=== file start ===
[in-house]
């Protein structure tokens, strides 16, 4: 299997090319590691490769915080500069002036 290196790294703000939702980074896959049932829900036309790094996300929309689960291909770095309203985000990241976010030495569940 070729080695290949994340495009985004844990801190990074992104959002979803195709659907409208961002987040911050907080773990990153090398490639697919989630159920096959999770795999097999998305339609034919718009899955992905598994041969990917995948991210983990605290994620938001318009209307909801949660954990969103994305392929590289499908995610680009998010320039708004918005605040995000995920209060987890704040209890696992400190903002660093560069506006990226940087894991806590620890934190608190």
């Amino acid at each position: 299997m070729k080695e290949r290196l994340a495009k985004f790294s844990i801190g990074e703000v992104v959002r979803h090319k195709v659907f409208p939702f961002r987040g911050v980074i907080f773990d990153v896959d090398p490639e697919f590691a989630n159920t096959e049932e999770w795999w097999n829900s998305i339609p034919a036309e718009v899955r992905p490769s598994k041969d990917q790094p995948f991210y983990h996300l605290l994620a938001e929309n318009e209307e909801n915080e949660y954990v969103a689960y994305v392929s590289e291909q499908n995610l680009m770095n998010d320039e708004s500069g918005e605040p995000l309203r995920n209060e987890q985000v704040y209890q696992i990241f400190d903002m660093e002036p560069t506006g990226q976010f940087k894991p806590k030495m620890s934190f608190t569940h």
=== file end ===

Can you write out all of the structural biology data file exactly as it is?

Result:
[in-house]
């Protein structure tokens, strides 16, 4: 299997090319590691490769915080500069002036 290196790294703000939702980074896959049932829900036309790094996300929309689960291909770095309203985000990241976010030495569940 070729080695290949994340495009985004844990801190990074992104959002979803195709659907409208961002987040911050907080773990990153090398490639697919989630159920096959999770795999097999998305339609034919718009899955992905598994041969990917995948991210983990605290994620938001318009209307909801949660954990969103994305392929590289499908995610680009998010320039708004918005605040995000995920209060987890704040209890696992400190903002660093560069506006990226940087894991806590620890934190608190």
């Amino acid at each position: 299997m070729k080695e290949r290196l994340a495009k985004f790294s844990i801190g990074e703000v992104v959002r979803h090319k195709v659907f409208p939702f961002r987040g911050v980074i907080f773990d990153v896959d090398p490639e697919f590691a989630n159920t096959e049932e999770w795999w097999n829900s998305i339609p034919a036309e718009v899955r992905p490769s598994k041969d990917q790094p995948f991210y983990h996300l605290l994620a938001e929309n318009e209307e909801n915080e949660y954990v969103a689960y994305v392929s590289e291909q499908n995610l680009m770095n998010d320039e708004s500069g918005e605040p995000l309203r995920n209060e987890q985000v704040y209890q696992i990241f400190d903002m660093e002036p560069t506006g990226q976010f940087k894991p806590k030495m620890s934190f608190t569940h």